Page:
Keywords: damping ratio, natural frequency, crosslinking density, segmental motion, surface activity, dissipative, polymeric chain friction

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1 Post Covid-19 Scenario and Contemporary International Security Challenges

Authors: Rubina Waseem

Abstract:

The research focuses on the major crises and major effects, largely unforeseen, to counter international security concerns. At the close of 2019, the Covid-19 pandemic broke out in the city of Wuhan in Hubei province, China. The coronavirus was initially seen as an inchoate danger, aimed at striking people randomly. Owing to the extraordinary transmissibility of the virus and the highly knitted nature of the international political world, the Covid-19 soon became a formidable global challenge. The once hustling and bustling avenues, city centers, and market places became deserted. Lockdown, self-isolation, hygiene and safety, social-distancing, and job losses became a new norm. The national economies gradually plunged into crisis. The pandemic has so far caused over 33 million cases and one million deaths. The virus continues to devastate social life, as there is yet no therapeutic available. While the world was preoccupied addressing the human and social toll, the pandemic has exacerbated despair, mistrust, and friction in international relations, diplomacy, and strategy. The research will discuss how the coronavirus has accelerated the trends of transition in the postwar security order constructed by the United States. China, Russia, European Union, and other lesser regional players are now increasingly changing their security orientations to undermine the United States standing and authority in world politics. The systemic level analyses will be adopted as a methodology to broaden the lens of the study, and the research will analyze the prevalent global power distribution, whether vulnerable or exposed. The trends of parochial nationalism and isolationism are increasingly replacing multilateralism and collectivism. Yet worse, military posturing is assuming a greater role in international interactions. Taken together, the pandemic has worsened the prospects of international peace and stability by mounting equal pressure across the channels of international relations, diplomacy, and strategy. It is yet unclear which country or collectivity will face the real brunt. Despite this jaded and pessimistic view, the lingering pandemic has the potential to reinforce cooperation, multilateralism, and collectivism in the realm of international politics. There is a renewed momentum for global efforts against the pandemic. States and societies are coming closer to act as a whole. Equally important, the world leaders are feeling tempted to revisit the traditional conception of national security. In this regard, they are exploring the possibility of according preference to non-traditional security issues. In essence, the research concludes that Covid-19 has put the international political system under a great trial.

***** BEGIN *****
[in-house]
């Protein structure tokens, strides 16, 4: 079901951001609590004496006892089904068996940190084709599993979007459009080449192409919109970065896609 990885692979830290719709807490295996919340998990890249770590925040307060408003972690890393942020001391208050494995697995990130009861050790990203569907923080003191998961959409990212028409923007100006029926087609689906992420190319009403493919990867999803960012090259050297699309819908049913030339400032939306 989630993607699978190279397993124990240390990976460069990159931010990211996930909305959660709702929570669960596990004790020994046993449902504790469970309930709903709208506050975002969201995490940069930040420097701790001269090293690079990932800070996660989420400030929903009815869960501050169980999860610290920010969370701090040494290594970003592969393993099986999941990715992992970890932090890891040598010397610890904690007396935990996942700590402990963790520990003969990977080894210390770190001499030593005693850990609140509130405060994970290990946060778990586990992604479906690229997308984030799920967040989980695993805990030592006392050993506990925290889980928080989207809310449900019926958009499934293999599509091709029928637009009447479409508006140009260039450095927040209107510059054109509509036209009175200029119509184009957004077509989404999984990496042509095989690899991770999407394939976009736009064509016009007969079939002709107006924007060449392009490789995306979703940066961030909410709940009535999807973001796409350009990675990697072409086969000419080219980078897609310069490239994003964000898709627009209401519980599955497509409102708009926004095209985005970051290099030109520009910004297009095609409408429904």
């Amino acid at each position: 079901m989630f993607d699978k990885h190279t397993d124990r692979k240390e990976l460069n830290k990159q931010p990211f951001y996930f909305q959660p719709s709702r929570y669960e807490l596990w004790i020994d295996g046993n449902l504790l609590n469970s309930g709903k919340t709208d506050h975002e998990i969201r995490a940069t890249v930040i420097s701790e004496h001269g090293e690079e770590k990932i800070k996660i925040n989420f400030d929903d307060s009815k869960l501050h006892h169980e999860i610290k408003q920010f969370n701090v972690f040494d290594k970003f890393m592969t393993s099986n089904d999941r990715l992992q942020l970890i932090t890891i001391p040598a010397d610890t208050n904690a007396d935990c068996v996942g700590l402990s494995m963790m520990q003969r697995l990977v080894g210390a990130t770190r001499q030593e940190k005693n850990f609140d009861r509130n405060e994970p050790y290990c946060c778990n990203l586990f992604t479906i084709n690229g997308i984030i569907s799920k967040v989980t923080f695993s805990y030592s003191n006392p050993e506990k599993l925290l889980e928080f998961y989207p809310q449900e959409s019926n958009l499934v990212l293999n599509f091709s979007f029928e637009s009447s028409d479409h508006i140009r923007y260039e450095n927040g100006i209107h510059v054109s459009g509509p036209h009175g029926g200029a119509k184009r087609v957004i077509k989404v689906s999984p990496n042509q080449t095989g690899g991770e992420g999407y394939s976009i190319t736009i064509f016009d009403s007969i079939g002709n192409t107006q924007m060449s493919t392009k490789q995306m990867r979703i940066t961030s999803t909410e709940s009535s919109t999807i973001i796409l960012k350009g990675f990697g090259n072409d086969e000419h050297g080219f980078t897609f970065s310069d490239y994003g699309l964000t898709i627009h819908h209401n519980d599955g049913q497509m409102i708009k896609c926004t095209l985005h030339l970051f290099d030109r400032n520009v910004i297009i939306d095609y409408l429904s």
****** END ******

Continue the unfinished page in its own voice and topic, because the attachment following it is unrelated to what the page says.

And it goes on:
Keywords: covid-19, global challenges, international politics, international security